Tuesday, January 22, 2013

The Citizen's Almanac Part II

A few months ago, I wrote about The Citizen’s Almanac, a publication printed by the Office of Citizenship of the United States Citizenship and Immigration Services (USCIS).   I mentioned that USCIS tries to promote the importance of U.S. citizenship by giving a copy of the publication to every new citizen.  I stated that The Citizen’s Almanac includes a variety of information on the U.S., such as "Patriotic Anthems and Symbols of the United States", "Fundamental Documents of American Documents" and "Landmark Decisions of the U.S. Supreme Court".   Furthermore, I discussed how one of the most important discussions in the publication is that regarding the "inalienable rights" found in the Declaration of Independence.

Today I wish to return to the topic of The Citizen’s Almanac. An important theme that catches the reader’s attention while reading The Citizen’s Almanac is the symbolic importance of  the patriotic songs, the excerpts from historical documents such as founding documents and speeches, and the contribution made by prominent foreign born men and women.  For many Americans, patriotism is something that is unconsciously being learned from a young age. The opportunities that the United States provides for its people is what many around the world covet and will go to drastic measures to obtain but too often native born American citizens take for granted the  opportunities provided. The Citizen’s Almanac provides naturalized citizens with a simple text that promotes patriotism and a sense of belonging. However, along with opportunities, becoming an American citizen brings with it rights and responsibilities.

The responsibilities of an American citizen include:

·         Support and defend the Constitution against all enemies, foreign and domestic.

·         Stay informed of the issues affecting your community

·         Respect and obey federal, state, and local laws. 

·         Respect the rights, beliefs, and opinions of others.

·         Participate in your local community

·         Pay income and other taxes honestly, and on time, to federal, state, and local authorities.

·         Serve on a jury when called upon.

·         Defend the country if the need should arise.

The rights of an American citizen include:

·         Freedom to express yourself.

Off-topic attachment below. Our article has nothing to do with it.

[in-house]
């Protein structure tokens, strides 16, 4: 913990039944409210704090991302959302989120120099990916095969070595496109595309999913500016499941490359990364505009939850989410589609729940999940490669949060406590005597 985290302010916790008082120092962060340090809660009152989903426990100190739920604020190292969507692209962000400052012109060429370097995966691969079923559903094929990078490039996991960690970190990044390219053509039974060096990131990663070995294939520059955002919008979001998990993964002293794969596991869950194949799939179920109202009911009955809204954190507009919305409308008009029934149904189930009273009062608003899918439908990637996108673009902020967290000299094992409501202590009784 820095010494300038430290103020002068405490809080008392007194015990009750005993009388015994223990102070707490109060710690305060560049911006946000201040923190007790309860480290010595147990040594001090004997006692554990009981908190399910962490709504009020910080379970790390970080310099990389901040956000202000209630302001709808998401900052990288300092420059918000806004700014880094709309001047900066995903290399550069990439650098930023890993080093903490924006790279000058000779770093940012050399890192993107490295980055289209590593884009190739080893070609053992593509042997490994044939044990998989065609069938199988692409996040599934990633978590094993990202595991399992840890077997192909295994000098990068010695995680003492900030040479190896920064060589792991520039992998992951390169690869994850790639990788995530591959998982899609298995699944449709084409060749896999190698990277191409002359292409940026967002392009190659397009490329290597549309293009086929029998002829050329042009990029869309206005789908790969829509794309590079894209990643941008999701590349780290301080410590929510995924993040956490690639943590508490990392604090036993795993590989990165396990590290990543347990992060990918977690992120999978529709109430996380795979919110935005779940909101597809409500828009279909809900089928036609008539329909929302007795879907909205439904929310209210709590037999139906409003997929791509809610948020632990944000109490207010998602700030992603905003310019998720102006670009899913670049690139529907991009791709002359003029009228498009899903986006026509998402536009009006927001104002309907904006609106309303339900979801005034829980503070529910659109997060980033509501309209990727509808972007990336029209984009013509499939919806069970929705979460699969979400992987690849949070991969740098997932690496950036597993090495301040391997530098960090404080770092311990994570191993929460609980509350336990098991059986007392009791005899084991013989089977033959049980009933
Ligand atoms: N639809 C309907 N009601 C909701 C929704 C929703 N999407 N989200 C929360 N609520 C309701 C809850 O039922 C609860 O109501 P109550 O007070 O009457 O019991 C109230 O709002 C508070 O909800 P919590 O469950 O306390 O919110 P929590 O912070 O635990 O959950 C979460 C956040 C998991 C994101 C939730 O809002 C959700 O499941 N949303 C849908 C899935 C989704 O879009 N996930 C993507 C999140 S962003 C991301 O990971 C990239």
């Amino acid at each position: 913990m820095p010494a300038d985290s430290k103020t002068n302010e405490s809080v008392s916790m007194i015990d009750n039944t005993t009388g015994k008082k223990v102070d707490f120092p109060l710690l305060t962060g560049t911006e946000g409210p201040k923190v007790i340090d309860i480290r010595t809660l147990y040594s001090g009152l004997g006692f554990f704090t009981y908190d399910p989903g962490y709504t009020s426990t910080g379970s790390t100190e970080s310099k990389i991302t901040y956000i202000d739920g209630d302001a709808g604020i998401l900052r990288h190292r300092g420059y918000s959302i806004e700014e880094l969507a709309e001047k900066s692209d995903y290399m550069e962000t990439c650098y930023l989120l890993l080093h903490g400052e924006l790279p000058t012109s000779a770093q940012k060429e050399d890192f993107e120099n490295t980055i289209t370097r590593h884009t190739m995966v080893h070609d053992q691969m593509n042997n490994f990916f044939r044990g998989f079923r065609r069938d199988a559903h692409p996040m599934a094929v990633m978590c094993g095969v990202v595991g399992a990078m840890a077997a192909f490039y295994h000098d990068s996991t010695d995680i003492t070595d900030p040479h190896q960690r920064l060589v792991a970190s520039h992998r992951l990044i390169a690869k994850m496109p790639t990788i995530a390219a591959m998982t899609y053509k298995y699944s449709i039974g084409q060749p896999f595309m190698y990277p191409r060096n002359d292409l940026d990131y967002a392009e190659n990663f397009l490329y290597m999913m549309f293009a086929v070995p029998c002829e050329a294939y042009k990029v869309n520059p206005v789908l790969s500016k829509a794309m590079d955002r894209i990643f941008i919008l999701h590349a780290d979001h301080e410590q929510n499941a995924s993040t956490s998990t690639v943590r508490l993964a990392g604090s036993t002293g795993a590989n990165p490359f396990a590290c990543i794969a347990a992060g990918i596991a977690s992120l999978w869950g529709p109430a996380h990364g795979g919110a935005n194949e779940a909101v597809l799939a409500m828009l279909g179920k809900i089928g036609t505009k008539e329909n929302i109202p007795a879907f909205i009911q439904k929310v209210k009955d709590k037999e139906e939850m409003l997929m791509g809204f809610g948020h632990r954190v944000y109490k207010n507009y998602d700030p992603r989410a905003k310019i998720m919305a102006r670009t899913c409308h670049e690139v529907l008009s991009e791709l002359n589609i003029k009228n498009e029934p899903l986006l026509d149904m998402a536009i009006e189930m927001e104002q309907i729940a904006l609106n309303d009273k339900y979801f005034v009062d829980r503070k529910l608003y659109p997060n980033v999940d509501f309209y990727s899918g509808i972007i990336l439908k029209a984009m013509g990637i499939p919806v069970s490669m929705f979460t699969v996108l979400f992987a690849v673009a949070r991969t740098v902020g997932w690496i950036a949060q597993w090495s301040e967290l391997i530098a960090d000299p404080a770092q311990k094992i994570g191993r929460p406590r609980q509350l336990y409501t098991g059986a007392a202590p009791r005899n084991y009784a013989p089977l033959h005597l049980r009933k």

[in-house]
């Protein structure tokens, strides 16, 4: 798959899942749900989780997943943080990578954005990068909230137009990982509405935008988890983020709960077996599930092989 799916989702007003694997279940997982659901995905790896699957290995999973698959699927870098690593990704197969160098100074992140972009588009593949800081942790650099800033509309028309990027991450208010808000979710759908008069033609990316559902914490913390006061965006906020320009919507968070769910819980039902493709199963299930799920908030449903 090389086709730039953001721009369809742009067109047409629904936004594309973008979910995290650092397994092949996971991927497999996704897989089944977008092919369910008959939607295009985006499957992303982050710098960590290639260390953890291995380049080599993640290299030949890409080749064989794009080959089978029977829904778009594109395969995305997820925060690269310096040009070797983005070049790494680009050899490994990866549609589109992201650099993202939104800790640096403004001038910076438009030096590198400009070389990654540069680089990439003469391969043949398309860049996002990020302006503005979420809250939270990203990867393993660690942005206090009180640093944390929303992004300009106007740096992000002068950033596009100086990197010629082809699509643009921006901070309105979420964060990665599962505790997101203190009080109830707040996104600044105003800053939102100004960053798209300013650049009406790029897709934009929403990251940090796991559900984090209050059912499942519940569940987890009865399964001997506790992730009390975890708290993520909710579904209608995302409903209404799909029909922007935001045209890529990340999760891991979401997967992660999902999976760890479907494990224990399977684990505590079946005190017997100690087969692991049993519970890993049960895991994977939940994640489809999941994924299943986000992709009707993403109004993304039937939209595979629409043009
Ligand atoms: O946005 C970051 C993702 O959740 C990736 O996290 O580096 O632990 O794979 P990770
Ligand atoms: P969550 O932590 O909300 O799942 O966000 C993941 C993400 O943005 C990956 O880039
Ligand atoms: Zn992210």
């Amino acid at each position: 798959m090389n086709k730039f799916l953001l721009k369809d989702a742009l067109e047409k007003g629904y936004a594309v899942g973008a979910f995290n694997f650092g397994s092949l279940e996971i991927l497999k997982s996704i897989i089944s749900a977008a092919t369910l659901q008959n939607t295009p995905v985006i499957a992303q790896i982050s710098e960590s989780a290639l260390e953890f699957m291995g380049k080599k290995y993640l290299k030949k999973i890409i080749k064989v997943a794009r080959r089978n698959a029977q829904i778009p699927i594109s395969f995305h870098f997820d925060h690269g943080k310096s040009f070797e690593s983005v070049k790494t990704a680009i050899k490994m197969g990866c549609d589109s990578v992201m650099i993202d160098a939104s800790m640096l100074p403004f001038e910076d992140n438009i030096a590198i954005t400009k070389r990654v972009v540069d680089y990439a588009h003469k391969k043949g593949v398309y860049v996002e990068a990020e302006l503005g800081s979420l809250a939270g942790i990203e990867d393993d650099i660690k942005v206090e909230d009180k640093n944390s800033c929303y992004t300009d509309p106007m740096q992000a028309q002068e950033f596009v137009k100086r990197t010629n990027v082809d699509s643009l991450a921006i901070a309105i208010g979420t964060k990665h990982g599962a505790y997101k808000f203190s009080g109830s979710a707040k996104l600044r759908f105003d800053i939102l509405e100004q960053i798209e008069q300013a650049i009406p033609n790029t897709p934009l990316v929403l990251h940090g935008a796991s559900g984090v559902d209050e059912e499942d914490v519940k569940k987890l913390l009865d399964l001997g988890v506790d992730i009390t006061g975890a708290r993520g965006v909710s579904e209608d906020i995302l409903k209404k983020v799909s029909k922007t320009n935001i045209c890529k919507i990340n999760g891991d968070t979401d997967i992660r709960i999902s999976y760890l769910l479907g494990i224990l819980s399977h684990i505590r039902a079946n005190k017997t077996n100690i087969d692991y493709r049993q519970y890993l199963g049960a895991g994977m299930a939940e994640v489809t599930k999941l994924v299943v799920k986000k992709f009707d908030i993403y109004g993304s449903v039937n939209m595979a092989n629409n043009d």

·         Freedom to worship as you wish.

·         Right to a prompt, fair trial by jury.

·         Right to keep and bear arms. 

·         Right to vote in elections for public officials.

·         Right to apply for federal employment.

·         Right to run for elected office.

·         Freedom to pursue “life, liberty, and the pursuit of happiness.”

An excerpt from Abraham Lincoln’s Second Inaugural Address is the last item printed in The Citizen’s Almanac.  It is not within any particular section.  Rather, it stands on its own on the back side of the cover. The location in which the excerpt was printed really catches the eye of the astute reader. It is as if the Office of Citizenship in publishing the publication was making sure that if nothing else throughout the text caught the reader’s attention, then it would make one final effort to make sure that at least thing remains in his mind. It is ironic that after last year’s presidential election the president that was in the spotlight was Abraham Lincoln. President Lincoln was the hot topic because residents in approximately thirty states had filed secession petitions with the “We the People Program” on the White House website. After reading the excerpt from Lincoln’s second Inaugural Address one is reminded why Lincoln was such an important figure.
“With malice toward none; with charity for all; with firmness in the right, as God gives us to see the right, let us strive on to finish the work we are in; to bind up the nation’s wounds; to care for him who shall have borne the battle, and for his widow, and his orphan—to do all which may achieve and cherish a just and a lasting peace, among ourselves, and with all nations.”— Abraham Lincoln’s Second Inaugural Address, March 4, 1865.
The Citizen's Almanac is a wonderful tool in understanding what it is to be "American". It is available for purchase from U.S. Government Printing Office at bookstore.gpo.gov.

The above information is provided for information purposes. It should not be construed as legal advice or the formation of an attorney/client relationship.